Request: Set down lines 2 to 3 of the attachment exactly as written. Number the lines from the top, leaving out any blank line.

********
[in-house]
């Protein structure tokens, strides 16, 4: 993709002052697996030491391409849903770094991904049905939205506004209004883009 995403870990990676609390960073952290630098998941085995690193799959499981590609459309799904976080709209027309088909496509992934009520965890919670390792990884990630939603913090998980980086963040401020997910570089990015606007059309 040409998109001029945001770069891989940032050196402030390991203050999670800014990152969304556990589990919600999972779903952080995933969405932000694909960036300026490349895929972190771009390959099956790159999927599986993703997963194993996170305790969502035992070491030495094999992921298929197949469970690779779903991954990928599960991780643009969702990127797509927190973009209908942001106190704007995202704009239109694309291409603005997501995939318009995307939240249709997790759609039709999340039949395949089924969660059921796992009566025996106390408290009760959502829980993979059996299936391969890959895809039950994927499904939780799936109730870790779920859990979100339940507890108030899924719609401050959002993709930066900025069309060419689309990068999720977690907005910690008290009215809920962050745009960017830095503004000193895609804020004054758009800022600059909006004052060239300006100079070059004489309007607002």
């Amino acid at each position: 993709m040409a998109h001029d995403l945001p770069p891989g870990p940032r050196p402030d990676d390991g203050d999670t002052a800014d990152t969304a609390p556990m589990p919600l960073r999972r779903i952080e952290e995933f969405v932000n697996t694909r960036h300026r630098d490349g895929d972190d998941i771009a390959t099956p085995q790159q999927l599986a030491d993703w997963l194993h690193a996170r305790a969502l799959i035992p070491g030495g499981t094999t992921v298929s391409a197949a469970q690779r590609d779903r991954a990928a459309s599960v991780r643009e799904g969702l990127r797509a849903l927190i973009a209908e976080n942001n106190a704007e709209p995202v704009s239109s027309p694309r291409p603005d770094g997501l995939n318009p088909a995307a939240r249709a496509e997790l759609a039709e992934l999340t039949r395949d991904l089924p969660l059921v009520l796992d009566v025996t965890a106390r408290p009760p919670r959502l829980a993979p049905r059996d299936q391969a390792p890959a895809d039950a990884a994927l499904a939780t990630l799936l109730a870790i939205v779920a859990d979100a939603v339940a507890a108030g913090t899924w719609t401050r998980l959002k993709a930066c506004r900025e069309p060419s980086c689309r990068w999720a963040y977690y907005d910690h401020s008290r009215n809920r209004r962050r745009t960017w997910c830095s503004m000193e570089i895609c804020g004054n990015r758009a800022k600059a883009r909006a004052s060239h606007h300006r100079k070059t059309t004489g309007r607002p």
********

């Protein structure tokens, strides 16, 4: 993709002052697996030491391409849903770094991904049905939205506004209004883009 995403870990990676609390960073952290630098998941085995690193799959499981590609459309799904976080709209027309088909496509992934009520965890919670390792990884990630939603913090998980980086963040401020997910570089990015606007059309 040409998109001029945001770069891989940032050196402030390991203050999670800014990152969304556990589990919600999972779903952080995933969405932000694909960036300026490349895929972190771009390959099956790159999927599986993703997963194993996170305790969502035992070491030495094999992921298929197949469970690779779903991954990928599960991780643009969702990127797509927190973009209908942001106190704007995202704009239109694309291409603005997501995939318009995307939240249709997790759609039709999340039949395949089924969660059921796992009566025996106390408290009760959502829980993979059996299936391969890959895809039950994927499904939780799936109730870790779920859990979100339940507890108030899924719609401050959002993709930066900025069309060419689309990068999720977690907005910690008290009215809920962050745009960017830095503004000193895609804020004054758009800022600059909006004052060239300006100079070059004489309007607002």
């Amino acid at each position: 993709m040409a998109h001029d995403l945001p770069p891989g870990p940032r050196p402030d990676d390991g203050d999670t002052a800014d990152t969304a609390p556990m589990p919600l960073r999972r779903i952080e952290e995933f969405v932000n697996t694909r960036h300026r630098d490349g895929d972190d998941i771009a390959t099956p085995q790159q999927l599986a030491d993703w997963l194993h690193a996170r305790a969502l799959i035992p070491g030495g499981t094999t992921v298929s391409a197949a469970q690779r590609d779903r991954a990928a459309s599960v991780r643009e799904g969702l990127r797509a849903l927190i973009a209908e976080n942001n106190a704007e709209p995202v704009s239109s027309p694309r291409p603005d770094g997501l995939n318009p088909a995307a939240r249709a496509e997790l759609a039709e992934l999340t039949r395949d991904l089924p969660l059921v009520l796992d009566v025996t965890a106390r408290p009760p919670r959502l829980a993979p049905r059996d299936q391969a390792p890959a895809d039950a990884a994927l499904a939780t990630l799936l109730a870790i939205v779920a859990d979100a939603v339940a507890a108030g913090t899924w719609t401050r998980l959002k993709a930066c506004r900025e069309p060419s980086c689309r990068w999720a963040y977690y907005d910690h401020s008290r009215n809920r209004r962050r745009t960017w997910c830095s503004m000193e570089i895609c804020g004054n990015r758009a800022k600059a883009r909006a004052s060239h606007h300006r100079k070059t059309t004489g309007r607002p």